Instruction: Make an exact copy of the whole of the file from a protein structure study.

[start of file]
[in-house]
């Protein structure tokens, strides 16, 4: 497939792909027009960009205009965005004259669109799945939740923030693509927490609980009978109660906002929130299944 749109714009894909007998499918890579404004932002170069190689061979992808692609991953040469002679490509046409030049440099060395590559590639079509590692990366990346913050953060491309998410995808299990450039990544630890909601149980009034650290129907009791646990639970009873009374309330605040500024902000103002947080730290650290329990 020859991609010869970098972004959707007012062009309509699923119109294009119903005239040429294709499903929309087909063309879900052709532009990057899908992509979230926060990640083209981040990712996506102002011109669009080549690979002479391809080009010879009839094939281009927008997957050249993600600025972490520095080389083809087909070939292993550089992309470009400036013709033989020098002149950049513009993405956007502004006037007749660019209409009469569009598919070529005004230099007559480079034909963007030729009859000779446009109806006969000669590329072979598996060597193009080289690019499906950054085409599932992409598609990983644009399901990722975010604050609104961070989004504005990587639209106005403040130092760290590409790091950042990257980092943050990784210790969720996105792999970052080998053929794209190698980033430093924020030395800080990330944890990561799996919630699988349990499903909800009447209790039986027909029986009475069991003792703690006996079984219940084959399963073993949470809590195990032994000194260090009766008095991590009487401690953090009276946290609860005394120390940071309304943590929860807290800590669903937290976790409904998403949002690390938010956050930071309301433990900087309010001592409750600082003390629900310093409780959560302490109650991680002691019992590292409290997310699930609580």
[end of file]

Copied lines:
[in-house]
């Protein structure tokens, strides 16, 4: 497939792909027009960009205009965005004259669109799945939740923030693509927490609980009978109660906002929130299944 749109714009894909007998499918890579404004932002170069190689061979992808692609991953040469002679490509046409030049440099060395590559590639079509590692990366990346913050953060491309998410995808299990450039990544630890909601149980009034650290129907009791646990639970009873009374309330605040500024902000103002947080730290650290329990 020859991609010869970098972004959707007012062009309509699923119109294009119903005239040429294709499903929309087909063309879900052709532009990057899908992509979230926060990640083209981040990712996506102002011109669009080549690979002479391809080009010879009839094939281009927008997957050249993600600025972490520095080389083809087909070939292993550089992309470009400036013709033989020098002149950049513009993405956007502004006037007749660019209409009469569009598919070529005004230099007559480079034909963007030729009859000779446009109806006969000669590329072979598996060597193009080289690019499906950054085409599932992409598609990983644009399901990722975010604050609104961070989004504005990587639209106005403040130092760290590409790091950042990257980092943050990784210790969720996105792999970052080998053929794209190698980033430093924020030395800080990330944890990561799996919630699988349990499903909800009447209790039986027909029986009475069991003792703690006996079984219940084959399963073993949470809590195990032994000194260090009766008095991590009487401690953090009276946290609860005394120390940071309304943590929860807290800590669903937290976790409904998403949002690390938010956050930071309301433990900087309010001592409750600082003390629900310093409780959560302490109650991680002691019992590292409290997310699930609580």